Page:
This was a large dinosaur with the length of the type specimen of P. walkeri estimated at 37.6 feet, and its body mass estimated at 2.72 tons. Its skull was about 5 feet 3 inches long when including the crest. The type skull of P. tubicen was over 2 meters (6 feet 7 inches) long, indicating a larger animal. Its single known forelimb was relatively short for a hadrosaurid, with a short but wide shoulder blade. The thigh bone measures 41 inches long in P. walkeri and is robust for its length when compared to other hadrosaurids. The upper arm and pelvic bones were also heavily built.
Like other hadrosaurids, Parasaurolophus was able to walk on either two legs or four. It probably preferred to forage for food on four legs but ran on two. The neural spines of the vertebrae were tall, as was common in lambeosaurines; they were tallest over the hips and increased the height of the back. Skin impressions are known for P. walkeri, showing uniform tubercle-like scales but no larger structures.
Parasaurolophus in its Natural Habitat
This dinosaur lived in North America during the Late Cretaceous period, a time when the Earth was a very different place than it is today. Laramidia, the western half of North America at this time, was separated from the eastern half by an interior seaway. The climate there was warmer and sea levels were higher, resulting in a landscape dominated by vast inland seas and lush vegetation. This environment would have been ideal for an herbivore like Parasaurolophus, providing it with a plentiful supply of food.
As an herbivorous dinosaur, it would have feasted on the abundant plant life of its time. Its sophisticated skull structure allowed it to grind plant material much like modern-day herbivores. This ability and its large size would have made this dinosaur a noticeable presence in its environment.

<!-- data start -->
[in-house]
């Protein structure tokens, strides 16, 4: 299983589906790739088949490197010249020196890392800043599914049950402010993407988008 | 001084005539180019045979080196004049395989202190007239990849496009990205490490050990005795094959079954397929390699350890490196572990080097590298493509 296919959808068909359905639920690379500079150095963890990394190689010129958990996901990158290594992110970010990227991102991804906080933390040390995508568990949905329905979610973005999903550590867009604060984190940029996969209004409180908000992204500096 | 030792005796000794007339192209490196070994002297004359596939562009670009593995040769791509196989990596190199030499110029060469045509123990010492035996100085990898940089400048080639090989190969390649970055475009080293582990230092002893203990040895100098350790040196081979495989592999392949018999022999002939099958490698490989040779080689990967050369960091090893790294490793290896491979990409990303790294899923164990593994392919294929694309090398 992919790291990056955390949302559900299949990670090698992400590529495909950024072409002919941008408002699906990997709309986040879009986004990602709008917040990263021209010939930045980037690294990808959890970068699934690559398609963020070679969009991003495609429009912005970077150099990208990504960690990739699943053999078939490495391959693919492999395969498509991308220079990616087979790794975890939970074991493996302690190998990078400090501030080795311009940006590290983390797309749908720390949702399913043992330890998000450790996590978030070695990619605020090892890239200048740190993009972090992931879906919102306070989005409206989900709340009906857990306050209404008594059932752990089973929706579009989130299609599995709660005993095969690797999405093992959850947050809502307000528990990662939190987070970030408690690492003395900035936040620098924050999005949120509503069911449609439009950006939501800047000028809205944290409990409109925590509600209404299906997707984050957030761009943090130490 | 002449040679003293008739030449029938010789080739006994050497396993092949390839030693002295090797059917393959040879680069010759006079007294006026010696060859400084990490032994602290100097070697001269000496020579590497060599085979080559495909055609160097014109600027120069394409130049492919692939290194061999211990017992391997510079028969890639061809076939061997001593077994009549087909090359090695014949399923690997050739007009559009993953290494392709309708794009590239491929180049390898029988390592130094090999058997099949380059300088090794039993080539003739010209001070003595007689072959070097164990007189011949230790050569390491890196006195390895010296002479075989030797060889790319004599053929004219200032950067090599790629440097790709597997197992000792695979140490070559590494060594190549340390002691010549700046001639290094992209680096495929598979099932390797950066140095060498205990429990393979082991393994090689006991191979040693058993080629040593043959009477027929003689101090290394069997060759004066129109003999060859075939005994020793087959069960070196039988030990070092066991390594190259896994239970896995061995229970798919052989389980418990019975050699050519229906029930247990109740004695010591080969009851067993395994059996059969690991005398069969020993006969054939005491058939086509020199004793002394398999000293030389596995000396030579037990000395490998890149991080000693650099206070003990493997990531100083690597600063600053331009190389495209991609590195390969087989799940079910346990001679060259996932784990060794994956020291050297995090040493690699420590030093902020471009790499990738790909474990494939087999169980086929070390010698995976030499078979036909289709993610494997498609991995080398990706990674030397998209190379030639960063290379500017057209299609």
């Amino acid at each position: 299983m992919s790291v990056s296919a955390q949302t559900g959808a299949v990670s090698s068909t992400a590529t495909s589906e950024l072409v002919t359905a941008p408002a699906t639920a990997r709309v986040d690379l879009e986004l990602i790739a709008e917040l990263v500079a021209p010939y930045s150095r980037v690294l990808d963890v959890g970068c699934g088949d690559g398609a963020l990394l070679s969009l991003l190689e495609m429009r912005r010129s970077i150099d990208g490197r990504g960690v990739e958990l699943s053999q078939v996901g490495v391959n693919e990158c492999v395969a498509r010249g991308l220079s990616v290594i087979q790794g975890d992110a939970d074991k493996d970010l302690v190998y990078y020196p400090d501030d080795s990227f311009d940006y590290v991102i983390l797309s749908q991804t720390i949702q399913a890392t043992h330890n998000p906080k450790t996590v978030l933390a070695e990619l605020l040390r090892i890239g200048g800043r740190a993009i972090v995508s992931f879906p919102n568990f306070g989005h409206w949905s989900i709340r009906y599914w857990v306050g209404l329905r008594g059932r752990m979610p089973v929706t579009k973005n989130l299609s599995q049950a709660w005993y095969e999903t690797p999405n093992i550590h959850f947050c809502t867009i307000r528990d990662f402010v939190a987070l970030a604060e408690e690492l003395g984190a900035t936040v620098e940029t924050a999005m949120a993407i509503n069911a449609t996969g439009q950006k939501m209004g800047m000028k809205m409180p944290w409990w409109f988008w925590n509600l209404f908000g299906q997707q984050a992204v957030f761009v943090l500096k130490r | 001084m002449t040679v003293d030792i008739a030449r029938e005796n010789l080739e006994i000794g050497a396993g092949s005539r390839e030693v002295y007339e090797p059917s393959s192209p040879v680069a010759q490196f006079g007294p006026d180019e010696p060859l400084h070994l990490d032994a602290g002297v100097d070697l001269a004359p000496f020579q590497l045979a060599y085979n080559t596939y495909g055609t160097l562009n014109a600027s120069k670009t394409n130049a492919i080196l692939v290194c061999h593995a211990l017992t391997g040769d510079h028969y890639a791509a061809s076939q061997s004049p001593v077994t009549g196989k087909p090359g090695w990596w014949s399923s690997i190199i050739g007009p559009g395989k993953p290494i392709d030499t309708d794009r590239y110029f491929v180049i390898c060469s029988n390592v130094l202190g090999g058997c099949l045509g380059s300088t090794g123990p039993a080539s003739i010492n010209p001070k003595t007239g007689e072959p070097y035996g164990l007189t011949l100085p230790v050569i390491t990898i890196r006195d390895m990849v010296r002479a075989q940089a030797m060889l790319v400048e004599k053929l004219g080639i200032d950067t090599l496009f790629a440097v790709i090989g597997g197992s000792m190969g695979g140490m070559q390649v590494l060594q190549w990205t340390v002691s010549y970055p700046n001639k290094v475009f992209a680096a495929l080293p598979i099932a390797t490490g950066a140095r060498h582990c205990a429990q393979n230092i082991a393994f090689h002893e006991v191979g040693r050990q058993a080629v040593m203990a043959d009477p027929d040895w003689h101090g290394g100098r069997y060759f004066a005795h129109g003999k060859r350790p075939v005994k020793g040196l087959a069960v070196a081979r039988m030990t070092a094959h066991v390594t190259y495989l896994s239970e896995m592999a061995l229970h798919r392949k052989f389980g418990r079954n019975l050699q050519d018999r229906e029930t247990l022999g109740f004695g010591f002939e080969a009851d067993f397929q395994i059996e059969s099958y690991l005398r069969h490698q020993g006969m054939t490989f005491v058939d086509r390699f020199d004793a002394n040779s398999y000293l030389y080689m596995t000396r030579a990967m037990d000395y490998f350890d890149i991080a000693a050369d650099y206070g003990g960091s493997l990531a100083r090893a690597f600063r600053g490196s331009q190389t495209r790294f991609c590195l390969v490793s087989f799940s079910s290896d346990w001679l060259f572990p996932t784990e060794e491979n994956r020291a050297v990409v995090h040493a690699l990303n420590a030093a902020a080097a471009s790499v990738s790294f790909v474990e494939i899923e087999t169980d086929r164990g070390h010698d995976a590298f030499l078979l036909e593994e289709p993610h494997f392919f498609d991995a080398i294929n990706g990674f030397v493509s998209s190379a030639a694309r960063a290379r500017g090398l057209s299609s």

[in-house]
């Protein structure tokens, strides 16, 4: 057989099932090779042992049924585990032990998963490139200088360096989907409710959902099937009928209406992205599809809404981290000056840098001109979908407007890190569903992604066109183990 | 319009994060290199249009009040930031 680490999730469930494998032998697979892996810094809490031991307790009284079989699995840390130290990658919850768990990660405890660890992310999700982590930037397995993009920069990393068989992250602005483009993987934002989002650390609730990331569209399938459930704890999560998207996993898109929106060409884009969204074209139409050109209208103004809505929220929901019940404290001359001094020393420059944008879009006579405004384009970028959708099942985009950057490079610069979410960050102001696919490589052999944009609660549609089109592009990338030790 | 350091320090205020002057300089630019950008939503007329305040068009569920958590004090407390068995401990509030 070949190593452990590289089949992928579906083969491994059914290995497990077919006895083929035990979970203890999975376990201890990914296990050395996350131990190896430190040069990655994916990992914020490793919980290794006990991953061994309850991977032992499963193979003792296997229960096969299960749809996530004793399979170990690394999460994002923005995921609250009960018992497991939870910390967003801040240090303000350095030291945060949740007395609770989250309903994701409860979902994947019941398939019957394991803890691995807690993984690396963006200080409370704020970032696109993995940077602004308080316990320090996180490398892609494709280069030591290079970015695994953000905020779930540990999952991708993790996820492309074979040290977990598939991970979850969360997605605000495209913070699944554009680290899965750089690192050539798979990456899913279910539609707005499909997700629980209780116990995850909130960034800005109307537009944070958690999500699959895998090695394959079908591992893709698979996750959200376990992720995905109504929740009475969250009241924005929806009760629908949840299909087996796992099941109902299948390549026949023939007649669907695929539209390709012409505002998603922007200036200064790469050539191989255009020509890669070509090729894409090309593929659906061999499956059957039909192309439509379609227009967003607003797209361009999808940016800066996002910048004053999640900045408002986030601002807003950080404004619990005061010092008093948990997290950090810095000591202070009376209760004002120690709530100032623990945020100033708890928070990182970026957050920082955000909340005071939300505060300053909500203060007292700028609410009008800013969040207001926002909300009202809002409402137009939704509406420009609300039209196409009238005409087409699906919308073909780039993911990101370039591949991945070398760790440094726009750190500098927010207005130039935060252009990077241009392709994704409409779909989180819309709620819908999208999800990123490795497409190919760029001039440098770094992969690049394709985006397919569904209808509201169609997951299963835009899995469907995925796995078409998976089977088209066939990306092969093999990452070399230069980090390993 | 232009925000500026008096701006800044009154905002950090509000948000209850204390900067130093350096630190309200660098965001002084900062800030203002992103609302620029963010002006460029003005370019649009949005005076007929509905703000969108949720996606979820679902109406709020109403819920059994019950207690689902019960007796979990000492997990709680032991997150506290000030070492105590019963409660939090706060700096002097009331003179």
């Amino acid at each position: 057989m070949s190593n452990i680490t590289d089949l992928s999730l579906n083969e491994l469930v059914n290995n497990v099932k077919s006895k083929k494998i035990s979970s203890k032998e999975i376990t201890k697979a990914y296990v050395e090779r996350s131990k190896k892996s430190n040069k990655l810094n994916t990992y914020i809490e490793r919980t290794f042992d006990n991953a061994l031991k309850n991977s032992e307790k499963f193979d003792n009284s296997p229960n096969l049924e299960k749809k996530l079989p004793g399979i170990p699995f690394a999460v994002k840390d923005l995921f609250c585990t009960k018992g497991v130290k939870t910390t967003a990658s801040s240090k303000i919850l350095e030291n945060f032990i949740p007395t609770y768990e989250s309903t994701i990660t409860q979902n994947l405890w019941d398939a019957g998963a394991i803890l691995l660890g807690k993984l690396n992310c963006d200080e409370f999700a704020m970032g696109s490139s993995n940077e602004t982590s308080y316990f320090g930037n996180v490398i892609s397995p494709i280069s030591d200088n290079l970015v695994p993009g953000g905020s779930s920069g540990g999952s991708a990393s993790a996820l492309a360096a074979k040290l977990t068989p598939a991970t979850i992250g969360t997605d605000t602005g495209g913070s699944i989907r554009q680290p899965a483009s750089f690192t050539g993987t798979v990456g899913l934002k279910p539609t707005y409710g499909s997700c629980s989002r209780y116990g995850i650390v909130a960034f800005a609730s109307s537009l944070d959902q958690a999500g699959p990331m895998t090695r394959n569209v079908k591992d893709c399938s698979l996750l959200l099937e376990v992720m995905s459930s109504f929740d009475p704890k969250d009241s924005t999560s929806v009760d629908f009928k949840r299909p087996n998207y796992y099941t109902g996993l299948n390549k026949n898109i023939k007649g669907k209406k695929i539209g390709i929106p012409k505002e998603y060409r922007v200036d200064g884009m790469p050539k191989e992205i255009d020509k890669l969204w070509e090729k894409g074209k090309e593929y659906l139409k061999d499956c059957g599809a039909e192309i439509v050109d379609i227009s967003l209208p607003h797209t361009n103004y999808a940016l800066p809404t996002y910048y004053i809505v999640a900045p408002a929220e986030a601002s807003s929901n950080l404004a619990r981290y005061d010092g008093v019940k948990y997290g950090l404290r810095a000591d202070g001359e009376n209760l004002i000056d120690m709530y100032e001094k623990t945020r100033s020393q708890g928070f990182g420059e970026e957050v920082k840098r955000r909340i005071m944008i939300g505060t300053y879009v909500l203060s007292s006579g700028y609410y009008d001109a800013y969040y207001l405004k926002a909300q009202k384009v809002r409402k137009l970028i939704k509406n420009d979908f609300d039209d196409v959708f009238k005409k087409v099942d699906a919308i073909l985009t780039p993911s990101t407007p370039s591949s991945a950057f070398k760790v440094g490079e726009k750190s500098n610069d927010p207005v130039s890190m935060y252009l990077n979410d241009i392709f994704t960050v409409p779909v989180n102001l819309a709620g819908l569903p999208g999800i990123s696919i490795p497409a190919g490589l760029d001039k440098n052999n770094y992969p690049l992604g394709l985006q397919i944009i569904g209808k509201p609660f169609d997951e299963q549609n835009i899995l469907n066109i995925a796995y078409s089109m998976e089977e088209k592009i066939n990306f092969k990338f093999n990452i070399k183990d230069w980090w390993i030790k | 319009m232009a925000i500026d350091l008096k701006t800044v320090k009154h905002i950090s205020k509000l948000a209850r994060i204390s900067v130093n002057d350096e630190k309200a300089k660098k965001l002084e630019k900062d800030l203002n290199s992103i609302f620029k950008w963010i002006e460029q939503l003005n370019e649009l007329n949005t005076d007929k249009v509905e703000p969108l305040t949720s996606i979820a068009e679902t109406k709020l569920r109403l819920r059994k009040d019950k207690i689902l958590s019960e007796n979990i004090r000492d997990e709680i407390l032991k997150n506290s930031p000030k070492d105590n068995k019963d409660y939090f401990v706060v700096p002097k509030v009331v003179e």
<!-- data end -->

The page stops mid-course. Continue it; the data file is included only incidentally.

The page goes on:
It was likely a herd animal that moved in groups for protection and to locate food sources. Its large size and distinctive crest would have made it a standout presence in these herds and its potential ability to produce low-frequency sounds could have played a role in communication within the group. With its unique adaptations and lifestyle, this was a key player in the ecosystems of the Late Cretaceous period.
This dinosaur shared the North American stage with a fascinating cast of Laramidian dinosaurs. Among these were the various herbivores Edmontosaurus, Hypacrosaurus, Pentaceratops, and Ankylosaurus.
The Edmontosaurus likely grazed alongside our main dinosaur. Their similar diets may have led to competition for resources, yet their coexistence suggests a balance was achieved. The Hypacrosaurus was smaller than the Parasaurolophus. This size difference might have allowed them to exploit different food sources, reducing competition and promoting a harmonious existence.
The Pentaceratops, with its large frill and multiple horns, presents a stark contrast to the Parasaurolophus. While both were herbivores, their differing physical characteristics suggest they occupied different niches within their shared environment. The Pentaceratops, with its formidable defenses, might have been less vulnerable to predators in contrast to the more vulnerable Parasaurolophus.
Lastly, the heavily armored Ankylosaurus adds another layer to this prehistoric picture. Its unique defenses could have deterred predators that posed a threat to the Parasaurolophus, indirectly benefiting our main dinosaur. In this way, the Ankylosaurus’s presence might have shaped the experiences of the Parasaurolophus, illustrating the interconnectedness of their world.
List of All Dinosaurs
We have created a list of all dinosaurs we have covered here, sorted across the seven main groups of dinosaurs. We also include information about their type of diet, (omnivore, herbivore or carnivore) and the time they lived.
Frequently Asked Questions
The name is derived from Greek words and means ‘near crested lizard’, a reference to its distinctive crest and its resemblance to the dinosaur Saurolophus.
It lived during the Late Cretaceous period, specifically the Late Campanian epoch, from approximately 83.5 to 70.6 million years ago.
As an herbivore, it ate plants. Its skull structure allowed it to grind plant material much like modern-day herbivores.
The first fossil was discovered in 1920 in Alberta, Canada, by the University of Toronto Expedition.
The most distinctive feature is its elongated, backward-sweeping crest, which was likely used for communication and may have had other functions as well.
- Parasaurolophus Walkeri, a new genus and species of crested trachodont dinosaur – Wikisource, the free online library
Article last fact checked: Joey Arboleda,06-08-2023
Featred Image Credit: Ryanz720, Public domain, via Wikimedia Commons